Out, out, brief candle!
Life's but a walking shadow, a poor player
That struts and frets his hour upon the stage
And then is heard no more; it is a tale
Told by an idiot, full of sound and fury,
Signifying nothing.


Of the modern philosophers, nihilism is more often associated with Friederich Nietzsche. He departs from a cold rational appreciation of the concept and characteristically injects an emotionally charged corrosive. Indeed, if men stop believing in god, in society, in morality and finally themselves, the cohesive forces binding society become fractured as men longer care. Not only is the world a cruel illusion and intrinsically meaningless, but it is a 'world' that demands to be set afire. Once man has killed ‘God’ he goes on to kill himself, with baleful satisfaction. For Nietzsche, nihilism is the introduction of a societal abrasive and is viewed, ultimately, as a cleansing force in Western society. Various sages of the early 20th century conjured and concurred with this appreciation and added their own twist, at will.  

Perhaps we should not worry, too much. I am of the belief that nihilism is the preoccupation of the comfortable, Western intellectual. If we believe that civilisations evolve, then nihilism is a natural consequence amongst the 'thinking classes'. To my mind, nihilism is always going to raise its nobbly head in any society which rises above the savage. This is why the Mohammedan has no concept of nihilism except in deed. When a certain class of society acquires wealth and education they ponder upon the known and more importantly, the unknown, more than is good for them. The man tilling the field or sweating on the production line contemplates nihilism, not at all; well not in any coherent way, at least. Nihilism is a concept of the intelligentsia and mostly of the literary intelligentsia, at that. The liberal intellectual minority rarely influences society. When do clever men make effective politicians except when they are autocratic tyrants- Caesar, anyone? The clear answer is that, generally, they don't. Stupid men, with an ideology and a gun, do better. Have you ever read Plato's, 'Republic' and understood it? Plato would make fascists of us all.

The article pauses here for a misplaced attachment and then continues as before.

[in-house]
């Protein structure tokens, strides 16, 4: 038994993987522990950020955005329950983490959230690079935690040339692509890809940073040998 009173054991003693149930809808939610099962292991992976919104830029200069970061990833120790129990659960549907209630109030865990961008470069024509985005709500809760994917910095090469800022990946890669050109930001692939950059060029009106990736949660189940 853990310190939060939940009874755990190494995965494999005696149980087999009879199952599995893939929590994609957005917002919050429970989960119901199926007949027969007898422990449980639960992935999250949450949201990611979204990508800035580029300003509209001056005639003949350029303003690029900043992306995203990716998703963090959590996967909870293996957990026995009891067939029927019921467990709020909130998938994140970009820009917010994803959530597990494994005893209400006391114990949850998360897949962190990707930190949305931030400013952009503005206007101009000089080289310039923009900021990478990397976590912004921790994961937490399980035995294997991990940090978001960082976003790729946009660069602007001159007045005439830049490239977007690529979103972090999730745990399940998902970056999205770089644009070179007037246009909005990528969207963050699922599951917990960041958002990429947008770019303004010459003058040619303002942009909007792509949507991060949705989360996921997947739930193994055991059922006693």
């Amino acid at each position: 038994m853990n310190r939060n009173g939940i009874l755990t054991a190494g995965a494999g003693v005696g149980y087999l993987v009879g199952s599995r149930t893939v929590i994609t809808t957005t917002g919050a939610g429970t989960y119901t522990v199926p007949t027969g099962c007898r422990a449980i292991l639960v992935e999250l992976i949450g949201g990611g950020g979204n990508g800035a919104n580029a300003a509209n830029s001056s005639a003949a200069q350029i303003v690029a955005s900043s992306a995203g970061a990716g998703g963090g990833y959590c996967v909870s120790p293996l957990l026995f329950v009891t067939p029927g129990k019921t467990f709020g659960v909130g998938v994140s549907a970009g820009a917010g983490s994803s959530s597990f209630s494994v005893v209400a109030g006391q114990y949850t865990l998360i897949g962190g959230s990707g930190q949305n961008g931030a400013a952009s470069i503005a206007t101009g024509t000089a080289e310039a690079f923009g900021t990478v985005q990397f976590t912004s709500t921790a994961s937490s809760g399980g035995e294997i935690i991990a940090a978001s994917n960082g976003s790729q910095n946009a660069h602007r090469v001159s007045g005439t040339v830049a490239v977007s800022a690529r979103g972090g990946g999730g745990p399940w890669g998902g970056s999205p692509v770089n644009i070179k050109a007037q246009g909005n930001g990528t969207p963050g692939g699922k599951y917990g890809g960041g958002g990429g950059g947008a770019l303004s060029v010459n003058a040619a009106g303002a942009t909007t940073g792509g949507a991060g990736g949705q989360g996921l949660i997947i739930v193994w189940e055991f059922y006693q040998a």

Reflection on society is a diversion for the intellectual elite as they sip latte's in trendy neighbourhoods. Nihilism, as a concept and a diversion, is a beautiful fiction, a mere symptom of intellectual malaise. Long may it reign and not impose on us simple folk. Let us not be led astray by the abstract. If we want to consider the factors leading to the ultimate collapse of Western Civilisation, and by this I mean European Civilisation, we should be looking toward practical economics and politics. All else is mere commentary and sophistry.

Having said that, quixotically, I confess as a natural inclination, I'm drawn to nihilism. This goes against the intellectual grain according to my very extensive and rational scientific education. I suspect I'm not a typical scientist and I'm happy to embrace irrational concepts as long as I recognise them as such. This is not the thought of a clear head but of a racing heart. In my quieter moments, I have known darkness and despair. Tis my own, 'Black Dog'.......